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The transcriptome of Utricularia vulgaris, a rootless plant with minimalist genome, reveals extreme alternative splicing and only moderate sequence similarity with Utricularia gibba.

Bárta J, Stone JD, Pech J, Sirová D, Adamec L, Campbell MA, Štorchová H - BMC Plant Biol. (2015)

Bottom Line: We also found a strong correspondence in the presence or absence of root-associated genes between the U. vulgaris transcriptome and U. gibba genome, which indicated that the loss of some root-specific genes had occurred before the divergence of the two rootless species.The species-rich genus Utricularia offers a unique opportunity to study adaptations related to the environment and carnivorous habit and also evolutionary processes responsible for considerable genome reduction.Our study is the first comparison of two global sequence data sets in Utricularia.

View Article: PubMed Central - PubMed

ABSTRACT

Background: The species of Utricularia attract attention not only owing to their carnivorous lifestyle, but also due to an elevated substitution rate and a dynamic evolution of genome size leading to its dramatic reduction. To better understand the evolutionary dynamics of genome size and content as well as the great physiological plasticity in this mostly aquatic carnivorous genus, we analyzed the transcriptome of Utricularia vulgaris, a temperate species with well characterized physiology and ecology. We compared its transcriptome, namely gene content and overall transcript profile, with a previously described transcriptome of Utricularia gibba, a congener possessing one of the smallest angiosperm genomes.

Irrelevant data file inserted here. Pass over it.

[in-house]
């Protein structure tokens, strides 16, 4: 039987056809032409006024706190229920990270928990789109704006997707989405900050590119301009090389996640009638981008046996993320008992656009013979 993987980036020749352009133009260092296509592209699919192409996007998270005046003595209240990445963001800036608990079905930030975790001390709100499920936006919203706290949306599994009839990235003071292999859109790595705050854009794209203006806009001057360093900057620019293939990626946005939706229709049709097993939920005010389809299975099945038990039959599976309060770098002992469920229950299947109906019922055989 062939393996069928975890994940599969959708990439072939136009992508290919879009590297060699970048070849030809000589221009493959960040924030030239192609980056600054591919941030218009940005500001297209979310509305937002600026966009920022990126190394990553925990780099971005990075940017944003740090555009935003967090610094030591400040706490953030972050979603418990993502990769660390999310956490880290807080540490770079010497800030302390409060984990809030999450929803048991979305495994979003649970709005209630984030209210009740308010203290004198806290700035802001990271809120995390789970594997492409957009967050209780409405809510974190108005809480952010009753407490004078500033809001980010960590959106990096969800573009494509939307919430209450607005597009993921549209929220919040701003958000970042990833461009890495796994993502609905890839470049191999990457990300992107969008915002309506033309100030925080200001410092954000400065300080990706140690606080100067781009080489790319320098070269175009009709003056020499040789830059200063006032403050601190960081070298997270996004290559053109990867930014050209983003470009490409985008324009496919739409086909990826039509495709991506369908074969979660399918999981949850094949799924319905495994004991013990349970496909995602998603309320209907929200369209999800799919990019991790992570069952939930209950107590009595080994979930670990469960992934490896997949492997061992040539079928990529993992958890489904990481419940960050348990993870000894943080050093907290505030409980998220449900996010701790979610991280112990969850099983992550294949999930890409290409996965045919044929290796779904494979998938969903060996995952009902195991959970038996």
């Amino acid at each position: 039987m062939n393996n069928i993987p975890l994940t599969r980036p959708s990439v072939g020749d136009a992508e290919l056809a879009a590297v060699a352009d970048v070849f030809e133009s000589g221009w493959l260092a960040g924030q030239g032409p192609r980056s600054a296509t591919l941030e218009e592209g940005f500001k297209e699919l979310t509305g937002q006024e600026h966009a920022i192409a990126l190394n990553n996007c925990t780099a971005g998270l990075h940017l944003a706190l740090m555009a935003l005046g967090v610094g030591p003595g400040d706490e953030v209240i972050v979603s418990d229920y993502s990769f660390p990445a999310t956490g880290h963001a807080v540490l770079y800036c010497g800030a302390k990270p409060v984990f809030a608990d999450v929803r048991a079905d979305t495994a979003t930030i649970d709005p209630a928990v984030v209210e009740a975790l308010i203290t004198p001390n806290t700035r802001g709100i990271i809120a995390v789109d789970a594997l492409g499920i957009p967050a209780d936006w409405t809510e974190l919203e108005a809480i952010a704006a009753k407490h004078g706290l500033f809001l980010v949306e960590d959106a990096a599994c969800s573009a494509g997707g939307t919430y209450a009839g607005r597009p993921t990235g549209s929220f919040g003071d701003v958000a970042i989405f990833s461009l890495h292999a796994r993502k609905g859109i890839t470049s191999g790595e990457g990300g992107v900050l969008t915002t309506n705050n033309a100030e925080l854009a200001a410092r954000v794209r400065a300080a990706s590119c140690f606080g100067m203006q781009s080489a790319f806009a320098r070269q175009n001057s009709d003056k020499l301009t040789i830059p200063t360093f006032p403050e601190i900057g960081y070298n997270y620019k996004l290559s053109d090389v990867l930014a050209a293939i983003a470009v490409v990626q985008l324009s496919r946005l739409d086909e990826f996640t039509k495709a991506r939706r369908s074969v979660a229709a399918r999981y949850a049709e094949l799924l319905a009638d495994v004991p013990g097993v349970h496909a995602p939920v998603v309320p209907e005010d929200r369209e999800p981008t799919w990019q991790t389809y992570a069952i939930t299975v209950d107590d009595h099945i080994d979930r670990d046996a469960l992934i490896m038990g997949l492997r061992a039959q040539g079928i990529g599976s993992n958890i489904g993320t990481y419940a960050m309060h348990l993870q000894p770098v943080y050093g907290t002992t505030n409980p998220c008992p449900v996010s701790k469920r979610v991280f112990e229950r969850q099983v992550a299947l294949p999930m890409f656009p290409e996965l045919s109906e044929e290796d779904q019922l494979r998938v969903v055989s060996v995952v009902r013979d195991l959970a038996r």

Results: We sequenced a normalized cDNA library prepared from total RNA extracted from shoots of U. vulgaris including leaves and traps, cultivated under sterile or outdoor conditions. 454 pyrosequencing resulted in more than 1,400,000 reads which were assembled into 41,407 isotigs in 19,522 isogroups. We observed high transcript variation in several isogroups explained by multiple loci and/or alternative splicing. The comparison of U. vulgaris and U. gibba transcriptomes revealed a similar distribution of GO categories among expressed genes, despite the differences in transcriptome preparation. We also found a strong correspondence in the presence or absence of root-associated genes between the U. vulgaris transcriptome and U. gibba genome, which indicated that the loss of some root-specific genes had occurred before the divergence of the two rootless species.

Conclusions: The species-rich genus Utricularia offers a unique opportunity to study adaptations related to the environment and carnivorous habit and also evolutionary processes responsible for considerable genome reduction. We show that a transcriptome may approximate the genome for gene content or gene duplication estimation. Our study is the first comparison of two global sequence data sets in Utricularia.

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GO enrichment. The enrichment of particular GO categories (in % of total GO categories) in the subsets of orthologous pairs between U. vulgaris and U. gibba with ascending sequence similarity. GO:0048193 Golgi vesicle transport; GO:0009853 Photorespiration GO: 0007264 Small GTPase mediated signal transduction; GO: 00022626 Cytosolic ribosomes; GO:0005856 Cytoskeleton; GO: 0005746 Mitochondrial respiratory chain.